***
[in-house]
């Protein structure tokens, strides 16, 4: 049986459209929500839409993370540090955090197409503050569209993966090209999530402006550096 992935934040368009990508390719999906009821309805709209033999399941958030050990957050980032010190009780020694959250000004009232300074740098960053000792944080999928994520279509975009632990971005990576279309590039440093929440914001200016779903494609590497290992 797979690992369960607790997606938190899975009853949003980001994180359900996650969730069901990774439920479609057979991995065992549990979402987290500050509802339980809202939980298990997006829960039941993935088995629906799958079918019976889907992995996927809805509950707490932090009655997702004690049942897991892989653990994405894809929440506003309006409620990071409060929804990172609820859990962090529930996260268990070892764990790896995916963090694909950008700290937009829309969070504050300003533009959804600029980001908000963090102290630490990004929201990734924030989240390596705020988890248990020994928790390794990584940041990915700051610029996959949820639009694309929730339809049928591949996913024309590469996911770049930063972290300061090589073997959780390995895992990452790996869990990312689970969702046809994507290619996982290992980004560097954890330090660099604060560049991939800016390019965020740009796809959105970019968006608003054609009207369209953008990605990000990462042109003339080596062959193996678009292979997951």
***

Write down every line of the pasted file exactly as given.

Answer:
[in-house]
């Protein structure tokens, strides 16, 4: 049986459209929500839409993370540090955090197409503050569209993966090209999530402006550096 992935934040368009990508390719999906009821309805709209033999399941958030050990957050980032010190009780020694959250000004009232300074740098960053000792944080999928994520279509975009632990971005990576279309590039440093929440914001200016779903494609590497290992 797979690992369960607790997606938190899975009853949003980001994180359900996650969730069901990774439920479609057979991995065992549990979402987290500050509802339980809202939980298990997006829960039941993935088995629906799958079918019976889907992995996927809805509950707490932090009655997702004690049942897991892989653990994405894809929440506003309006409620990071409060929804990172609820859990962090529930996260268990070892764990790896995916963090694909950008700290937009829309969070504050300003533009959804600029980001908000963090102290630490990004929201990734924030989240390596705020988890248990020994928790390794990584940041990915700051610029996959949820639009694309929730339809049928591949996913024309590469996911770049930063972290300061090589073997959780390995895992990452790996869990990312689970969702046809994507290619996982290992980004560097954890330090660099604060560049991939800016390019965020740009796809959105970019968006608003054609009207369209953008990605990000990462042109003339080596062959193996678009292979997951």